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U.S. Space and Rocket Center

Historic Sites, Monuments, Landmarks, and Public Art ()

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This state-operated museum opened in 1970, shortly after the United States launched Apollo 12, the second successful lunar mission. The museum includes over 1500 artifacts and numerous exhibits related to space exploration, including rockets built by the military prior to the establishment of NASA and capsules and engines that took astronauts to the moon during the Apollo program. In addition to preserving and sharing the early history of space exploration, the museum also offers a variety of flight simulators and interactive displays that reveal the science behind space exploration. Visitors to the museum can also take a bus tour of the complex, including a visit to the Marshall Space Flight Center.

by Sandra Hughes of Killen, Usa.
U.S. Space & Rocket Center includes historic rockets and shuttles as well as the main museum and the Davidson Center for Space Exploration.

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In the midst of America`s Cold War with Soviet Russia, the Eisenhower and Kennedy administrations reorganized existing federal agencies into the National Aeronautics and Space Administration (NASA) and dramatically increased funding for the study and construction of rockets and vehicles that might escape the earth's atmosphere. With the support of the Kennedy Administration, NASA launched the Apollo program with the aim of putting a man on the moon by the end of the decade.

In 1969, NASA  successfully landed astronauts Neil Armstrong and Buzz Aldrin on the moon. A year later, Apollo 13 launched under the leadership of Flight Commander Jim Lovell, Lunar Module Pilot Fred Haise Jr., and Command Module Pilot Jack Swigert. The crew experienced problems even before take-off; a member of the backup crew had exposed them to the German measles, resulting in the original pilot Ken Mattingly being replaced with Jack Swigert. Roughly sixty hours into the flight, oxygen tank number two exploded and the crew was forced to move to the Lunar Module.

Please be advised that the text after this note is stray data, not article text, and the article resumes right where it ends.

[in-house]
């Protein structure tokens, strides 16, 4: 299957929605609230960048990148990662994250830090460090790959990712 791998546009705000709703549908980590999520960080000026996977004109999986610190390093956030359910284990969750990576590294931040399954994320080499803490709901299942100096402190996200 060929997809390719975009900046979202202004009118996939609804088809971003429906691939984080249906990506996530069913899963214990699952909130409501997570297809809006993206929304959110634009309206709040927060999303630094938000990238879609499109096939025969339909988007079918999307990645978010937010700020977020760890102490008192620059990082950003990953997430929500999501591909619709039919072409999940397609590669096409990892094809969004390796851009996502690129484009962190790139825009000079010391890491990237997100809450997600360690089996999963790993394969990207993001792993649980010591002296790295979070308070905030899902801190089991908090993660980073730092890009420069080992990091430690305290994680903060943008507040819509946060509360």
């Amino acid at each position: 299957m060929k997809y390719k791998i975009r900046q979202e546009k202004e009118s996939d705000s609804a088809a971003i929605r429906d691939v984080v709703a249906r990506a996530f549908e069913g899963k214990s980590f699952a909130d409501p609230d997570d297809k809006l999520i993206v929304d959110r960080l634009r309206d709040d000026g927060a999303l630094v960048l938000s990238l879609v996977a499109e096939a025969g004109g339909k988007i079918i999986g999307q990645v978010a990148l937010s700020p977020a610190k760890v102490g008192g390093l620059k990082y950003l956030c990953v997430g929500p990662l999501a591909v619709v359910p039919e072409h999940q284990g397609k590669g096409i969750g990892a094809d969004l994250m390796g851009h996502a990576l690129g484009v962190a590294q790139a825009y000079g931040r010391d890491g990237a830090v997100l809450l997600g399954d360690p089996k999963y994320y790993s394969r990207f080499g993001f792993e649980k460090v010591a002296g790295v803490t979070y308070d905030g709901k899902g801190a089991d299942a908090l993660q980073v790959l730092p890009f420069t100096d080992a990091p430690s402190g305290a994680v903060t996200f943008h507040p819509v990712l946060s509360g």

NASA officials moved quickly to come up with a plan to return the astronauts home safely. They worked around the clock to rewrite reentry procedures for the damaged craft and to fix supplies of consumables such as air and water for the astronauts as well. On April 17, 1970, the astronauts touched down in the Pacific Ocean near the Samoan islands. 


Sources

N/A. "Apollo 13." NASA. N.p., 08 July 2009. Web. N/A. "Apollo13 (AS-508)." Smithsonian National Air and Space Museum. N/A, n.d. Web. N/A. "Apollo 13 (29)." Kennedy Space Center. Jim Dumoulin, 29 June 2001. Web. Hughes, Sandra. "Lovell • Swigert • Haise." Historical Marker Database. Bill Pfingsten, 16 June 2016. Web.

Address
1 Tranquility Base
Huntsville, Alabama 35805
Phone Number
1-800-637-7223
Hours
Open seven days a week, 9 a.m. – 5 p.m.
Tags
  • Aerospace History and Museums
  • Military History
  • Science and Technology
This location was created on 2016-07-24 by Cody Porter .   It was last updated on 2017-04-09 by Steven C. Straley, Appalachian Studies Association .

This entry has been viewed 238 times within the past year

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